The tension of the metal band served the purpose of holding or "tying" the wooden spokes of the wheel together, hence the term "tire".In addition to tying the spokes together, the tire also provided a wear-resistant surface to the perimeter of the wheel. As wheels changed over time, the term "tire" continued to be used for the outer band even when it no longer served the purpose of tying the spokes together.
The Wheelwright's craft is amongst the oldest known to man, with the origins of the wheel dating back to prehistoric times. It was probably Stone Age man who first realised that a rolling stone or a round log of wood moved more easily than an object, which needed pulling or pushing. The first wheels were simply solid discs, carved out of one lump of wood, with solid wheels made from three shaped planks following dating from about 5000 BC. Solid wheels were not only heavy, but also tended to break across the grain of the wood, and so an improved and lighter wheel became desirable. By around 2000 BC, spoked wheels had begun to appear in Asia Minor, with the rims of these early spoked wheels made from one or two pieces of wood bent to a full circle. The rim itself connected to the hub, known to wheelwrights as the nave or stock, by wooden spokes. As the Iron Age proceeded, so the wheel developed, with tyres and nave bonds being introduced, and by the Roman period, many wheels were very much as the Victorians were making them, with sectional felloes and one-piece tyres. It was also about this time that the one-piece hoop tyre seems to have disappeared, only to re-emerge in the 18th century. Wheel construction in the period before the 18th century used short strips of iron, called strakes (or sometimes shoes), nailed across the joints of the felloes, and these wheels were known as 'being shod'.
Wheelwrights, apart from the use of differing materials, have been making wheels in the same way made since the early seventeenth century. The only significant design change being the development of the 'dished wheel', which was shaped like a saucer and having the hollow side facing outwards. With the spokes driven into the nave at an angle, so that the lowest spoke stood perpendicularly to the load, the upper part of the wheel was sloping away from the body of the cart or carriage. This produced two distinct advantages. Firstly, it enabled the body of the vehicle to be wider at the top than at the floor, and secondly it helped the wheel withstand the lateral thrust of the axle caused by the action of the horse.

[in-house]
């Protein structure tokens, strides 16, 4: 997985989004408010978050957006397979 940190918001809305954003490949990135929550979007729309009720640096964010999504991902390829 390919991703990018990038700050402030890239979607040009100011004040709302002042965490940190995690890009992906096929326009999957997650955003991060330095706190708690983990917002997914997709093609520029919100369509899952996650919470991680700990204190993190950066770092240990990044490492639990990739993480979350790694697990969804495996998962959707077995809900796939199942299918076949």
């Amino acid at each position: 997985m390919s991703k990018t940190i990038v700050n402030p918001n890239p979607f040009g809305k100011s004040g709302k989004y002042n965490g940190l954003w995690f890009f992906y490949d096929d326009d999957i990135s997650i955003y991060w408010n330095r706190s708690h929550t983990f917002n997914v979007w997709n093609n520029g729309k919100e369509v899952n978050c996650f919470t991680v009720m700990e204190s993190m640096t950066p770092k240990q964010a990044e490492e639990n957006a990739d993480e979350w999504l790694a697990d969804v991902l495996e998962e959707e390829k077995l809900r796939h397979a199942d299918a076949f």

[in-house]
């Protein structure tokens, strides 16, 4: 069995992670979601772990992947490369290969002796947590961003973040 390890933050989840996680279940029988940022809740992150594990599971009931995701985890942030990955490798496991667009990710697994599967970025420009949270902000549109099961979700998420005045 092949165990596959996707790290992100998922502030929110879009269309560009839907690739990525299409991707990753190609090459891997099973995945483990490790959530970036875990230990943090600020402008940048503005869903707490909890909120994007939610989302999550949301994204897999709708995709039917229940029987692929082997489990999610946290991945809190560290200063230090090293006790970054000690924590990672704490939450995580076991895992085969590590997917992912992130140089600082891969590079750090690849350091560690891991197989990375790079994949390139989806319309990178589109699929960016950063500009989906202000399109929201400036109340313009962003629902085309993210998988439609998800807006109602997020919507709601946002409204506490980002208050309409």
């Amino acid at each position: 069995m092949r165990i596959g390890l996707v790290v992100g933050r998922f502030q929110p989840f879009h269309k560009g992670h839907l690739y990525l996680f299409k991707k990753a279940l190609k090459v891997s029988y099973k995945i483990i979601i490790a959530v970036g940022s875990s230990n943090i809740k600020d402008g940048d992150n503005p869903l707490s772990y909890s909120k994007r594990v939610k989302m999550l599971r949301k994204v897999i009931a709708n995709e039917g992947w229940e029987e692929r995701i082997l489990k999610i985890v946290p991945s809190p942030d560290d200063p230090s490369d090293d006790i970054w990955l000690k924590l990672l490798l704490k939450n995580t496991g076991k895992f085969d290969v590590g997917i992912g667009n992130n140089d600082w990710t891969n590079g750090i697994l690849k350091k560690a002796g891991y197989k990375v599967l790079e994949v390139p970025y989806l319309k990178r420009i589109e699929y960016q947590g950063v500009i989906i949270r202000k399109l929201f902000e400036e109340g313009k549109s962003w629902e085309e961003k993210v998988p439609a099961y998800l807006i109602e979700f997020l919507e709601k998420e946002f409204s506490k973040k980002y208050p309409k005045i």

Tire is an older spelling than tyre, but both were used in the 15th and 16th centuries for a metal tire; tire became the settled spelling in the 17th century. In the UK, tyre was revived in the 19th century for pneumatic tyres, possibly because it was used in some patent documents, though many continued to use tire for the iron variety.
The first practical pneumatic tire was made by the Scot, John Boyd Dunlop, in 1887 for his son's bicycle, in an effort to prevent the headaches his son had while riding on rough roads (Dunlop's patent was later declared invalid because of prior art by fellow Scot Robert William Thomson).
Pneumatic tires are made of a flexible elastomer material, such as rubber, with reinforcing materials such as fabric and wire. Tire companies were first started in the early 20th century, and grew in tandem with the auto industry. Today, over 1 billion tires are produced annually, in over 400 tire factories, with the three top tire makers commanding a 60% global market share.[
The rubber wheel is one of the greatest inventions in human history due to its wide range of applications. These applications include any type of transportation; whether it is people, materials, or equipment being moved. Charles Goodyear invented the first rubber tires in 1839. Before the advent of these tires, riding in a car was very uncomfortable due to the rough ride.
In 1830, Goodyear wanted to develop a rubber product that was useable by the general public. To carry out his experiments, Goodyear bought a truckload of raw rubber from a shoe factory and attempted to turn it into a complete solid. His experiments were halted, when he was sent to prison for not paying his debt from the rubber purchase. This set back did not stop Goodyear. While in debtor’s prison, Goodyear continued his experiments with the raw rubber and when he was released from jail, the product he was making had the consistency of gum. This rubber material was called natural or India rubber. Goodyear did not stop there with his experiments. He discovered that he was able to harden the rubber by mixing the rubber with sulfur and then treating it with an acid gas. The rubber ball was tossed around and it accidentally landed on top of a hot stove. To the surprise of Goodyear, the rubber began to change phase and melt, instead of scorching. However, when Goodyear attempted to scrape the rubber off the stove, he discovered it had hardened to the consistency that he was trying to achieve . With the discovery of vulcanization, and the beginning of the industrial revolution in both Europe and North America, the tire evolved from a rubberized canvas protecting a rubber tube to a complex fabric, steel and elastomeric composition.